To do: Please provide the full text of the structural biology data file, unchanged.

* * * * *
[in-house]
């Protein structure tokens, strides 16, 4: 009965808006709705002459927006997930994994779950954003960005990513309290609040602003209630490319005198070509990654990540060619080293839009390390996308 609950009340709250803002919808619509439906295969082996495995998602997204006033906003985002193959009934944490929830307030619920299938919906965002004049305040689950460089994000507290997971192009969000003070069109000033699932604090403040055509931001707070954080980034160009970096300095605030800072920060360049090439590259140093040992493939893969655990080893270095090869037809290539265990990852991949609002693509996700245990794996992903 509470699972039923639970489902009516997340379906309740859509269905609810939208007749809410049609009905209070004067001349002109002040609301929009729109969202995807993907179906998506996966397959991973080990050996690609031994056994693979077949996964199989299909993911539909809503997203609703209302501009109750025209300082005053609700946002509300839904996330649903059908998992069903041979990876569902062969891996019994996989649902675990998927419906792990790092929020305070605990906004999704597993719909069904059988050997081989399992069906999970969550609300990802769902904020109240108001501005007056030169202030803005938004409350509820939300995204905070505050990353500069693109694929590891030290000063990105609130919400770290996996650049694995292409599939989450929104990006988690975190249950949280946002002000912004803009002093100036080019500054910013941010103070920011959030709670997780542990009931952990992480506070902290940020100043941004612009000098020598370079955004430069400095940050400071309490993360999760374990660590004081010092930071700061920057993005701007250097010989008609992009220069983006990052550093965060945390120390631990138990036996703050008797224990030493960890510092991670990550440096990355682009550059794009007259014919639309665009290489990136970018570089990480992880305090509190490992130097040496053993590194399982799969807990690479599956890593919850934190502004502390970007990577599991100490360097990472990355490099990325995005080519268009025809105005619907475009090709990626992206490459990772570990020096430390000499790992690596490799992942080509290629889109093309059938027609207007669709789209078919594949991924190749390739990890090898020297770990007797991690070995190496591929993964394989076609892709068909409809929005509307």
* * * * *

[in-house]
């Protein structure tokens, strides 16, 4: 009965808006709705002459927006997930994994779950954003960005990513309290609040602003209630490319005198070509990654990540060619080293839009390390996308 609950009340709250803002919808619509439906295969082996495995998602997204006033906003985002193959009934944490929830307030619920299938919906965002004049305040689950460089994000507290997971192009969000003070069109000033699932604090403040055509931001707070954080980034160009970096300095605030800072920060360049090439590259140093040992493939893969655990080893270095090869037809290539265990990852991949609002693509996700245990794996992903 509470699972039923639970489902009516997340379906309740859509269905609810939208007749809410049609009905209070004067001349002109002040609301929009729109969202995807993907179906998506996966397959991973080990050996690609031994056994693979077949996964199989299909993911539909809503997203609703209302501009109750025209300082005053609700946002509300839904996330649903059908998992069903041979990876569902062969891996019994996989649902675990998927419906792990790092929020305070605990906004999704597993719909069904059988050997081989399992069906999970969550609300990802769902904020109240108001501005007056030169202030803005938004409350509820939300995204905070505050990353500069693109694929590891030290000063990105609130919400770290996996650049694995292409599939989450929104990006988690975190249950949280946002002000912004803009002093100036080019500054910013941010103070920011959030709670997780542990009931952990992480506070902290940020100043941004612009000098020598370079955004430069400095940050400071309490993360999760374990660590004081010092930071700061920057993005701007250097010989008609992009220069983006990052550093965060945390120390631990138990036996703050008797224990030493960890510092991670990550440096990355682009550059794009007259014919639309665009290489990136970018570089990480992880305090509190490992130097040496053993590194399982799969807990690479599956890593919850934190502004502390970007990577599991100490360097990472990355490099990325995005080519268009025809105005619907475009090709990626992206490459990772570990020096430390000499790992690596490799992942080509290629889109093309059938027609207007669709789209078919594949991924190749390739990890090898020297770990007797991690070995190496591929993964394989076609892709068909409809929005509307």